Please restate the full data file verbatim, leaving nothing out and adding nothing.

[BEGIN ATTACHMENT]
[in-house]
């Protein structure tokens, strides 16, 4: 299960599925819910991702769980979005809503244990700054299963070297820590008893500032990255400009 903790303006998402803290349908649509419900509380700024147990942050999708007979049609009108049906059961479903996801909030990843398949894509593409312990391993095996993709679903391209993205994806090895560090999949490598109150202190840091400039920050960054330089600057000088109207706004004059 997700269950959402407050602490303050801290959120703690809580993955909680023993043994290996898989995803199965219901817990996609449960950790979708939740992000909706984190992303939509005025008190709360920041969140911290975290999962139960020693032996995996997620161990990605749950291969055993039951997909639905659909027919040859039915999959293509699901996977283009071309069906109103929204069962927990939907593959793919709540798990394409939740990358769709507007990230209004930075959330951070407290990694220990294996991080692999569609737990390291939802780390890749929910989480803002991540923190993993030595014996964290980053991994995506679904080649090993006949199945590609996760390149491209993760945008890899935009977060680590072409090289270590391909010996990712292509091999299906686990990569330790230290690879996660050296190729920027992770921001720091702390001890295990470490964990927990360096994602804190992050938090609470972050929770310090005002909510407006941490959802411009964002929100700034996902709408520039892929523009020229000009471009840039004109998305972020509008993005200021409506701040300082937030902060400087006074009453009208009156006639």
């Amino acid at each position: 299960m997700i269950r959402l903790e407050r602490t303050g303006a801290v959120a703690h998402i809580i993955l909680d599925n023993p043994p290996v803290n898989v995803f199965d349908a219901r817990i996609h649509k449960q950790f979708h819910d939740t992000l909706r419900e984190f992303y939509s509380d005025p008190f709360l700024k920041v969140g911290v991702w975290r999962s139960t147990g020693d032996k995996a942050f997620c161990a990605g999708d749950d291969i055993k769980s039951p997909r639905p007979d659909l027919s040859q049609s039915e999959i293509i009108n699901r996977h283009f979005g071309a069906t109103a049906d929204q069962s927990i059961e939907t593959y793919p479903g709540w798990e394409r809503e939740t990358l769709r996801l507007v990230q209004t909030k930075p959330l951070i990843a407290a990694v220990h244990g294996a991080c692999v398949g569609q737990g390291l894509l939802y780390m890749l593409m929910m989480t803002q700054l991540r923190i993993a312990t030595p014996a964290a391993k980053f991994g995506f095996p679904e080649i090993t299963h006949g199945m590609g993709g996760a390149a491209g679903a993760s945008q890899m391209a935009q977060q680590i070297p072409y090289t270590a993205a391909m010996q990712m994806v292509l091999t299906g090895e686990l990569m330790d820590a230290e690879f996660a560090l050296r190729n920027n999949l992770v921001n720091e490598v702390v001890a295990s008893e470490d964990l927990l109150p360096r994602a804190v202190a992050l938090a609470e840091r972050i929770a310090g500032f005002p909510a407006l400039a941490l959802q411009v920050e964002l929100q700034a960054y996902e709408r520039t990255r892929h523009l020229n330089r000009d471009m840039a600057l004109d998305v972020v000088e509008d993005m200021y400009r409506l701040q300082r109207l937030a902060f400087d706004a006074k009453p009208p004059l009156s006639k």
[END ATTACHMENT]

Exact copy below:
[in-house]
């Protein structure tokens, strides 16, 4: 299960599925819910991702769980979005809503244990700054299963070297820590008893500032990255400009 903790303006998402803290349908649509419900509380700024147990942050999708007979049609009108049906059961479903996801909030990843398949894509593409312990391993095996993709679903391209993205994806090895560090999949490598109150202190840091400039920050960054330089600057000088109207706004004059 997700269950959402407050602490303050801290959120703690809580993955909680023993043994290996898989995803199965219901817990996609449960950790979708939740992000909706984190992303939509005025008190709360920041969140911290975290999962139960020693032996995996997620161990990605749950291969055993039951997909639905659909027919040859039915999959293509699901996977283009071309069906109103929204069962927990939907593959793919709540798990394409939740990358769709507007990230209004930075959330951070407290990694220990294996991080692999569609737990390291939802780390890749929910989480803002991540923190993993030595014996964290980053991994995506679904080649090993006949199945590609996760390149491209993760945008890899935009977060680590072409090289270590391909010996990712292509091999299906686990990569330790230290690879996660050296190729920027992770921001720091702390001890295990470490964990927990360096994602804190992050938090609470972050929770310090005002909510407006941490959802411009964002929100700034996902709408520039892929523009020229000009471009840039004109998305972020509008993005200021409506701040300082937030902060400087006074009453009208009156006639």
């Amino acid at each position: 299960m997700i269950r959402l903790e407050r602490t303050g303006a801290v959120a703690h998402i809580i993955l909680d599925n023993p043994p290996v803290n898989v995803f199965d349908a219901r817990i996609h649509k449960q950790f979708h819910d939740t992000l909706r419900e984190f992303y939509s509380d005025p008190f709360l700024k920041v969140g911290v991702w975290r999962s139960t147990g020693d032996k995996a942050f997620c161990a990605g999708d749950d291969i055993k769980s039951p997909r639905p007979d659909l027919s040859q049609s039915e999959i293509i009108n699901r996977h283009f979005g071309a069906t109103a049906d929204q069962s927990i059961e939907t593959y793919p479903g709540w798990e394409r809503e939740t990358l769709r996801l507007v990230q209004t909030k930075p959330l951070i990843a407290a990694v220990h244990g294996a991080c692999v398949g569609q737990g390291l894509l939802y780390m890749l593409m929910m989480t803002q700054l991540r923190i993993a312990t030595p014996a964290a391993k980053f991994g995506f095996p679904e080649i090993t299963h006949g199945m590609g993709g996760a390149a491209g679903a993760s945008q890899m391209a935009q977060q680590i070297p072409y090289t270590a993205a391909m010996q990712m994806v292509l091999t299906g090895e686990l990569m330790d820590a230290e690879f996660a560090l050296r190729n920027n999949l992770v921001n720091e490598v702390v001890a295990s008893e470490d964990l927990l109150p360096r994602a804190v202190a992050l938090a609470e840091r972050i929770a310090g500032f005002p909510a407006l400039a941490l959802q411009v920050e964002l929100q700034a960054y996902e709408r520039t990255r892929h523009l020229n330089r000009d471009m840039a600057l004109d998305v972020v000088e509008d993005m200021y400009r409506l701040q300082r109207l937030a902060f400087d706004a006074k009453p009208p004059l009156s006639k």